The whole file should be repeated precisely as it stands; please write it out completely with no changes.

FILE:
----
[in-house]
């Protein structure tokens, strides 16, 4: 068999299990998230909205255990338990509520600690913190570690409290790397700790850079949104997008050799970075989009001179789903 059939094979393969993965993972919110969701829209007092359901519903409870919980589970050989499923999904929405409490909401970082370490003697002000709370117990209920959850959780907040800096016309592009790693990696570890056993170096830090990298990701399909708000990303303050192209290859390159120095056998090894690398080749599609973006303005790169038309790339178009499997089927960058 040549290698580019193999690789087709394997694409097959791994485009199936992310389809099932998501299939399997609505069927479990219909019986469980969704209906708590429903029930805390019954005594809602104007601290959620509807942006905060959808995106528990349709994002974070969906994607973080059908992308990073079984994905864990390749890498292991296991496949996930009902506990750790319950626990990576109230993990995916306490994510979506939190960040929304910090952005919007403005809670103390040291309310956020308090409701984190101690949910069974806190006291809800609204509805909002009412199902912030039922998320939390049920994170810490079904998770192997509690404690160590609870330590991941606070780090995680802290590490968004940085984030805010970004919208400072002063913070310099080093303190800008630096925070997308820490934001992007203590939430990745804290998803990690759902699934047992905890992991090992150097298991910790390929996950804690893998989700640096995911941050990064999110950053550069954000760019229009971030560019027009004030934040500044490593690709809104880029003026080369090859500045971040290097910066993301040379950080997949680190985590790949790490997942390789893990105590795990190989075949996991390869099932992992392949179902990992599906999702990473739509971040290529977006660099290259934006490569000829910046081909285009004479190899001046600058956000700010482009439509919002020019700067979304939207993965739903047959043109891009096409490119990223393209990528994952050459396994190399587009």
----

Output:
[in-house]
């Protein structure tokens, strides 16, 4: 068999299990998230909205255990338990509520600690913190570690409290790397700790850079949104997008050799970075989009001179789903 059939094979393969993965993972919110969701829209007092359901519903409870919980589970050989499923999904929405409490909401970082370490003697002000709370117990209920959850959780907040800096016309592009790693990696570890056993170096830090990298990701399909708000990303303050192209290859390159120095056998090894690398080749599609973006303005790169038309790339178009499997089927960058 040549290698580019193999690789087709394997694409097959791994485009199936992310389809099932998501299939399997609505069927479990219909019986469980969704209906708590429903029930805390019954005594809602104007601290959620509807942006905060959808995106528990349709994002974070969906994607973080059908992308990073079984994905864990390749890498292991296991496949996930009902506990750790319950626990990576109230993990995916306490994510979506939190960040929304910090952005919007403005809670103390040291309310956020308090409701984190101690949910069974806190006291809800609204509805909002009412199902912030039922998320939390049920994170810490079904998770192997509690404690160590609870330590991941606070780090995680802290590490968004940085984030805010970004919208400072002063913070310099080093303190800008630096925070997308820490934001992007203590939430990745804290998803990690759902699934047992905890992991090992150097298991910790390929996950804690893998989700640096995911941050990064999110950053550069954000760019229009971030560019027009004030934040500044490593690709809104880029003026080369090859500045971040290097910066993301040379950080997949680190985590790949790490997942390789893990105590795990190989075949996991390869099932992992392949179902990992599906999702990473739509971040290529977006660099290259934006490569000829910046081909285009004479190899001046600058956000700010482009439509919002020019700067979304939207993965739903047959043109891009096409490119990223393209990528994952050459396994190399587009």